6/2/69 – A Bad Day For The 20th TASS

I lost two friends on the same day, June 2nd, 1969. Both were O-2A Forward Air Controllers (FACs), both in the 20th Tactical Air Support Squadron.

Jim Gilmore and I were classmates at the Air Force Academy, and went through FAC training at Hurlburt Air Force Base and Holly Field in late 1968. We celebrated New Year’s Eve together at a party in the nearby town of Mary Esther, and deployed together to Vietnam. We both ended up in the 20th TASS at DaNang, in sister units. My AO (Area of Operations) was the Ho Chi Minh trail in Laos, Jim’s was I Corps in Vietnam, supporting American troops. Our unit Operations buildings were next door to each other, and the pilots of both units usually gathered at the DOOM Club (DaNang Officers’ Open Mess) to decompress after the day’s flying. Jim and I were friends.Gilmore

Jim Gilmore

Ken Svanoe was also my classmate at the Academy. I didn’t know him very well there, becuase we were in different squadrons, and hadn’t shared any classes together. But we knew each other by sight, and I bumped into him at the DOOM Club the night of June 1st. He had ferried an O-2A into DaNang for maintenance that couldn’t be performed at his base at Phu Bai, one of the 20th TASS units north of DaNang. We got together over dinner and I learned that Ken didn’t have a room at the VOQ (Visiting Oficers’ Quarters). I told him my room-mate was on R&R, and he could bunk in my 2-man room. After dinner, we went back to my hootch, and stayed up well into the night, talking and getting to know each other better. The next morning, he cranked up his airplane to fly back to Phu Bai, with both of us looking forward to meeting again.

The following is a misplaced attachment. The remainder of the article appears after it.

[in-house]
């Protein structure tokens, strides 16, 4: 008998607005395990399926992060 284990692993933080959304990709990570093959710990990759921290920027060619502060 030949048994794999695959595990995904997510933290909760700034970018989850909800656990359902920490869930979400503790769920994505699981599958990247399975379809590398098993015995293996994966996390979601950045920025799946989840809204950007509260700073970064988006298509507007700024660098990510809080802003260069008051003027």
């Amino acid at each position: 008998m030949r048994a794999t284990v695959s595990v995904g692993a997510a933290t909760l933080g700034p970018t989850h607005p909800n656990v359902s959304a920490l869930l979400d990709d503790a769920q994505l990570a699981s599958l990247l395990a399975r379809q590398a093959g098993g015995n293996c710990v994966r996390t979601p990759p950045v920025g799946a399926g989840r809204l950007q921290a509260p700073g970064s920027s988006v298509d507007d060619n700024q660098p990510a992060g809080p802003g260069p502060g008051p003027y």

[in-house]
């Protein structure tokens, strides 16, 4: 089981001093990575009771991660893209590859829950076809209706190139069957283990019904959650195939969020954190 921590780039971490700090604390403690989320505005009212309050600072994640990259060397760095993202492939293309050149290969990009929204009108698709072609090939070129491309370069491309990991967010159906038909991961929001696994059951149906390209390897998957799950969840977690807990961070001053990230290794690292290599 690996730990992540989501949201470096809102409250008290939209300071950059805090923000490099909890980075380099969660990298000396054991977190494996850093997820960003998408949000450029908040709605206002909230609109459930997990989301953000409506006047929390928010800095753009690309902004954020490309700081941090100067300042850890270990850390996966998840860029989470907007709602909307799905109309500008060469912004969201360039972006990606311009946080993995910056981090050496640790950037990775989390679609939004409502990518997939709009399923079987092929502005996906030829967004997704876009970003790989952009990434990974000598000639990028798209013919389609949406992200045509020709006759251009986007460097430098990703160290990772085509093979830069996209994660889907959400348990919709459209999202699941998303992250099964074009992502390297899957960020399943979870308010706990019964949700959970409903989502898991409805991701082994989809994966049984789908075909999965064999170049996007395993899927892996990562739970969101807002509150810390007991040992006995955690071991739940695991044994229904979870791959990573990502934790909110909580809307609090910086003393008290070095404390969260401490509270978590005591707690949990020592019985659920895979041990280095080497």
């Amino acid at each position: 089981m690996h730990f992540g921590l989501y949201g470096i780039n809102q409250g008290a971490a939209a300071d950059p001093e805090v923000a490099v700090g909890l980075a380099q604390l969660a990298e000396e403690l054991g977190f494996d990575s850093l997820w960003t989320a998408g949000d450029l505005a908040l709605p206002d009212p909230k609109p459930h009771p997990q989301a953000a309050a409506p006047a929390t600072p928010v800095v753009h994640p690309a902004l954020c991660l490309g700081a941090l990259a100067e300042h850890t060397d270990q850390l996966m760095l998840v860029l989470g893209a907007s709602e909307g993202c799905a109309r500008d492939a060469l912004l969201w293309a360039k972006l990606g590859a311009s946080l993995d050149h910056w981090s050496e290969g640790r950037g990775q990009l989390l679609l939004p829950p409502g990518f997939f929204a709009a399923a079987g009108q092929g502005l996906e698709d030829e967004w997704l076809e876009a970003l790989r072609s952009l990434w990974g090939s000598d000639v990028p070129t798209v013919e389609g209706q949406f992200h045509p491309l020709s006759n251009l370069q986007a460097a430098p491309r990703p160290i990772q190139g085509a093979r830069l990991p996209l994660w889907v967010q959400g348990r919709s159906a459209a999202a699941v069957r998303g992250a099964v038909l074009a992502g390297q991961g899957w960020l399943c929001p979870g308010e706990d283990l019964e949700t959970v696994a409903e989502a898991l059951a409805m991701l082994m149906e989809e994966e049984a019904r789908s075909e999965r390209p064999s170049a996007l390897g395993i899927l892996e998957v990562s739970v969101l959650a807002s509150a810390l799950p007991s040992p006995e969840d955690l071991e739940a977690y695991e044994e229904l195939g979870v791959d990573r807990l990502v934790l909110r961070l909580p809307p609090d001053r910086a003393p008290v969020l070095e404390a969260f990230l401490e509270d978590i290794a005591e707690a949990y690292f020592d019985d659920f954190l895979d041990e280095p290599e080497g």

svanoeKen Svanoe

 

Jim and Ken were killed on combat missions within an hour of each other. It happened on June 2nd, 1969.

Saying Goodbye To A Friend

I buried a friend yesterday. At this age, that’s not terribly unusual. What made this different is that Rick Chorlins was killed 45 years ago, and his remains have finally been brought home.